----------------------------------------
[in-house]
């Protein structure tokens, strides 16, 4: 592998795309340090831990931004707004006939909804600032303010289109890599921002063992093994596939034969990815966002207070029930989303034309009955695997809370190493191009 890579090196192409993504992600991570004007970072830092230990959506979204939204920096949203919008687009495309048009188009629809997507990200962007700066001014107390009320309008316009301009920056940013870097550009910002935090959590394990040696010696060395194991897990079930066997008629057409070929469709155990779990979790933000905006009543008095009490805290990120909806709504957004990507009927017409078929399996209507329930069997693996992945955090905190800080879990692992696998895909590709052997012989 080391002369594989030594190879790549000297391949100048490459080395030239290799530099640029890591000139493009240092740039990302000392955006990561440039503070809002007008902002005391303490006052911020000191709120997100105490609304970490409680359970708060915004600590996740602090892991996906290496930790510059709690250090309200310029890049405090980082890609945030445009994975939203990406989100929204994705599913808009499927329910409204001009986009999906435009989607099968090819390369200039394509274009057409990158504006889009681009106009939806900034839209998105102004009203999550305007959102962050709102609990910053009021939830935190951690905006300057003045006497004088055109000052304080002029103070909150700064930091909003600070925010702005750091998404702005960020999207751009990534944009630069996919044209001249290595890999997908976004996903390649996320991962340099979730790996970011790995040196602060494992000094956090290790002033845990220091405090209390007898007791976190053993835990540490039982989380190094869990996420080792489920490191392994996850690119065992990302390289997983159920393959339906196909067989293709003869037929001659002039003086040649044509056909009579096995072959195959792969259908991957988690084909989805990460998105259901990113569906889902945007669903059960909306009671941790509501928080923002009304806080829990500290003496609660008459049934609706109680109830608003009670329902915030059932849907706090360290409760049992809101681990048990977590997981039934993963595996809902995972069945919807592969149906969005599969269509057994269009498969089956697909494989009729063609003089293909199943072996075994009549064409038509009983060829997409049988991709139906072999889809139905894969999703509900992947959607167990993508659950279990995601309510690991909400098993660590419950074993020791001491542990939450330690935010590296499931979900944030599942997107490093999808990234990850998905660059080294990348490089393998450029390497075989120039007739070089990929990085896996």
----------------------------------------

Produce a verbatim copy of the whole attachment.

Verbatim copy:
[in-house]
């Protein structure tokens, strides 16, 4: 592998795309340090831990931004707004006939909804600032303010289109890599921002063992093994596939034969990815966002207070029930989303034309009955695997809370190493191009 890579090196192409993504992600991570004007970072830092230990959506979204939204920096949203919008687009495309048009188009629809997507990200962007700066001014107390009320309008316009301009920056940013870097550009910002935090959590394990040696010696060395194991897990079930066997008629057409070929469709155990779990979790933000905006009543008095009490805290990120909806709504957004990507009927017409078929399996209507329930069997693996992945955090905190800080879990692992696998895909590709052997012989 080391002369594989030594190879790549000297391949100048490459080395030239290799530099640029890591000139493009240092740039990302000392955006990561440039503070809002007008902002005391303490006052911020000191709120997100105490609304970490409680359970708060915004600590996740602090892991996906290496930790510059709690250090309200310029890049405090980082890609945030445009994975939203990406989100929204994705599913808009499927329910409204001009986009999906435009989607099968090819390369200039394509274009057409990158504006889009681009106009939806900034839209998105102004009203999550305007959102962050709102609990910053009021939830935190951690905006300057003045006497004088055109000052304080002029103070909150700064930091909003600070925010702005750091998404702005960020999207751009990534944009630069996919044209001249290595890999997908976004996903390649996320991962340099979730790996970011790995040196602060494992000094956090290790002033845990220091405090209390007898007791976190053993835990540490039982989380190094869990996420080792489920490191392994996850690119065992990302390289997983159920393959339906196909067989293709003869037929001659002039003086040649044509056909009579096995072959195959792969259908991957988690084909989805990460998105259901990113569906889902945007669903059960909306009671941790509501928080923002009304806080829990500290003496609660008459049934609706109680109830608003009670329902915030059932849907706090360290409760049992809101681990048990977590997981039934993963595996809902995972069945919807592969149906969005599969269509057994269009498969089956697909494989009729063609003089293909199943072996075994009549064409038509009983060829997409049988991709139906072999889809139905894969999703509900992947959607167990993508659950279990995601309510690991909400098993660590419950074993020791001491542990939450330690935010590296499931979900944030599942997107490093999808990234990850998905660059080294990348490089393998450029390497075989120039007739070089990929990085896996």